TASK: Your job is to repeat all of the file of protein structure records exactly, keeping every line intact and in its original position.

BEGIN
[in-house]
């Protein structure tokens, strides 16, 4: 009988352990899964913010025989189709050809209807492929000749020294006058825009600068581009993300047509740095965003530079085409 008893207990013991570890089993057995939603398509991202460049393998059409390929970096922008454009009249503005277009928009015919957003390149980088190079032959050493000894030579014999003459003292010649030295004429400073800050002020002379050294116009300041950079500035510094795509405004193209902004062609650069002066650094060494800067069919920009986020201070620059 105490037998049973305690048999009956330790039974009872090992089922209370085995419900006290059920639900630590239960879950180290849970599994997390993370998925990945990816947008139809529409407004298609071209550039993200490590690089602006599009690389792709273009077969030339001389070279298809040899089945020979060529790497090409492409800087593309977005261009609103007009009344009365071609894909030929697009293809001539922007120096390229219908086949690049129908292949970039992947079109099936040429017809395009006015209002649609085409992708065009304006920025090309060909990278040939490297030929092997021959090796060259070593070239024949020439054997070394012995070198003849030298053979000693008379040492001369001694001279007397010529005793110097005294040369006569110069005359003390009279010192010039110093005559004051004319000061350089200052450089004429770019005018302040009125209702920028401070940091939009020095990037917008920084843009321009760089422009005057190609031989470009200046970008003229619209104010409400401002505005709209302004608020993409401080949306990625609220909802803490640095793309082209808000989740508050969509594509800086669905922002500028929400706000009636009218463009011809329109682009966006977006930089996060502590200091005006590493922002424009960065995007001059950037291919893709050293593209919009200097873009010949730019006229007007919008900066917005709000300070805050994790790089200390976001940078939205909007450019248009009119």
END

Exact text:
[in-house]
């Protein structure tokens, strides 16, 4: 009988352990899964913010025989189709050809209807492929000749020294006058825009600068581009993300047509740095965003530079085409 008893207990013991570890089993057995939603398509991202460049393998059409390929970096922008454009009249503005277009928009015919957003390149980088190079032959050493000894030579014999003459003292010649030295004429400073800050002020002379050294116009300041950079500035510094795509405004193209902004062609650069002066650094060494800067069919920009986020201070620059 105490037998049973305690048999009956330790039974009872090992089922209370085995419900006290059920639900630590239960879950180290849970599994997390993370998925990945990816947008139809529409407004298609071209550039993200490590690089602006599009690389792709273009077969030339001389070279298809040899089945020979060529790497090409492409800087593309977005261009609103007009009344009365071609894909030929697009293809001539922007120096390229219908086949690049129908292949970039992947079109099936040429017809395009006015209002649609085409992708065009304006920025090309060909990278040939490297030929092997021959090796060259070593070239024949020439054997070394012995070198003849030298053979000693008379040492001369001694001279007397010529005793110097005294040369006569110069005359003390009279010192010039110093005559004051004319000061350089200052450089004429770019005018302040009125209702920028401070940091939009020095990037917008920084843009321009760089422009005057190609031989470009200046970008003229619209104010409400401002505005709209302004608020993409401080949306990625609220909802803490640095793309082209808000989740508050969509594509800086669905922002500028929400706000009636009218463009011809329109682009966006977006930089996060502590200091005006590493922002424009960065995007001059950037291919893709050293593209919009200097873009010949730019006229007007919008900066917005709000300070805050994790790089200390976001940078939205909007450019248009009119």